Friday, 27 January 2012

Lisbon - Day 2. Afternoon

Praca do Comersio

Praca do Comersio

We had lunch at a restaurant close to Praca do Comersio.The food was well prepared and very tasty. I was so thirsty that I committed a sin: I had a beer instead of wine....MEA CULPA! Haha.! Seriously, in Portugal drinking beer instead of all those yummy wines is a sin. OK that was a joke. Let's move on.

Rua Augusta
The nearest place to visit was the Praca do Comersio.When we reached the square we were surprised to be in such vast space. While preparing for this journey I read the book and looked at many pictures, I have created some sort of idea about every sight of the city including this square, but when I found myself there, the place left me speechless. Huge is not the right word for the Praca do Comersio. This waterfront square is the place where the royal palace stood for over two centuries until 1755 when it was destroyed by the Great Earthquake. The royal family moved to another residence in the district of Belem, and the new arcaded buildings acted as the port of entry to the city. Right next to the square is the most famous street in Lisbon, Rua Augusta. In the evening we took a stroll down the street and I was very satisfied with what I saw. It's a pedestrian zone that's crowded with people during daytime. Lots of stores and coffee shops make this place very lively. I regret that I didn't manage to see it in daylight. Next time I will!

Tram 28 passing by Cathedral
One of the best ways to get a little rest from a long walk is to get on a tram number 12 or 28. Number 12 runs a short tour through Alfama and number 28 runs the longer tour around Lisbon, if I remember well. We went to Lisbon Cathedral-Sé de Lisboa on foot and after got on a tram number 12 to reach the castle. The ride didn't take long but enough to pass through the narrow streets of Lisbon. The streets constantly lead somewhere up. Passing through them made me feel I was passing through time. The past and the present share this place. You get the feeling that the time stopped yet it didn't, like the past and the present are intertwined in some way. A very unusual experience if you ask me!

Lisbon's Cathedral
Speaking of the cathedral I must say that Lisbon's ancient cathedral was built on the site of an old mosque in 1150 for the city's first bishop, the English crusader Gilbert of Hastings. If you look at it from the outside, with its two bell towers and a glorious rose window, it resembles a medieval fortress. Inside it appears predominantly Romanesque, with a Gothic choir and ambulatory.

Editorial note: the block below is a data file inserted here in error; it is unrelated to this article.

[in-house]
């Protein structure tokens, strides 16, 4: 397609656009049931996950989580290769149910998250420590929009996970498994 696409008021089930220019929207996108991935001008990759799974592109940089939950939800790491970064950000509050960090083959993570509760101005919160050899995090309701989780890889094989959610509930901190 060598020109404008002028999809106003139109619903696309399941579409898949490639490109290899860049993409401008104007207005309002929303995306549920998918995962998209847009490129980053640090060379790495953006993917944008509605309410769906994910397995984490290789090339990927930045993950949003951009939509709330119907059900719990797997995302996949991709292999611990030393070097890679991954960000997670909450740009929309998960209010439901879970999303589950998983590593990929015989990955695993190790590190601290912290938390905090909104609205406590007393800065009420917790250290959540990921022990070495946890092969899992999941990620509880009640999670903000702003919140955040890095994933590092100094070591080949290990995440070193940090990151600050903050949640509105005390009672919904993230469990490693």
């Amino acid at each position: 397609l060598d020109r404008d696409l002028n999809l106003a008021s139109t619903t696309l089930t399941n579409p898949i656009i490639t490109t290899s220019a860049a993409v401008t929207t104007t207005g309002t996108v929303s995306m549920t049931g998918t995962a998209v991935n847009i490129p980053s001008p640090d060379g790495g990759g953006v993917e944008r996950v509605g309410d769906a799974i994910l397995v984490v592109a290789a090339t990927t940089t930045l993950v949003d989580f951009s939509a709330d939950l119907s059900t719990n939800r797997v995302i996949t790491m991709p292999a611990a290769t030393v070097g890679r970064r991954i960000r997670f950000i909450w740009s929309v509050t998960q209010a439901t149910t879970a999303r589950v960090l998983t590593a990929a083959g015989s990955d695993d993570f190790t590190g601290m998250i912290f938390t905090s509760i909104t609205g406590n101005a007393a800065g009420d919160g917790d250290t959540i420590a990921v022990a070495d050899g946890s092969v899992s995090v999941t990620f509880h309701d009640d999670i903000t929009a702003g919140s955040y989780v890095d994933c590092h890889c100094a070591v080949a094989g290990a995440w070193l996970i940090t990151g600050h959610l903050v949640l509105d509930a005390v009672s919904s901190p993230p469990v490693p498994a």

Sao George Castle

Sao George Castle can be seen from almost everywhere in the city. Its oldest parts date from the 6th century. It served as a Moorish royal residence until Portugal's first king Afonso Henriques captured it in 1147 with the help of northern European crusaders on their way to the Holy Land. It was then dedicated to St. George, the patron saint of England. Today it's, I could say, a small excursion site. Every day numerous people visit the castle, or better said the fortress.
Walking through the park and watching peacocks strut around and sitting in a restaurant was a lovely experience but the most amazing one was a walk around the walls and 18 towers.
It's a place that gives you the most breathtaking view of the city.

Sao George Castle
One of the castle's inner towers holds the Camera obscura and Periscope that projects sights from around the city.
Since it was a veeery busy day, we really needed a break. The next day however brought some new "tasks" and adventures.....
To be continued....

View of Praca do Comersio
Towers of Sao George Castle
View from Tram 12
View from Tram 12
Inside Cathedral
Inside Cathedral

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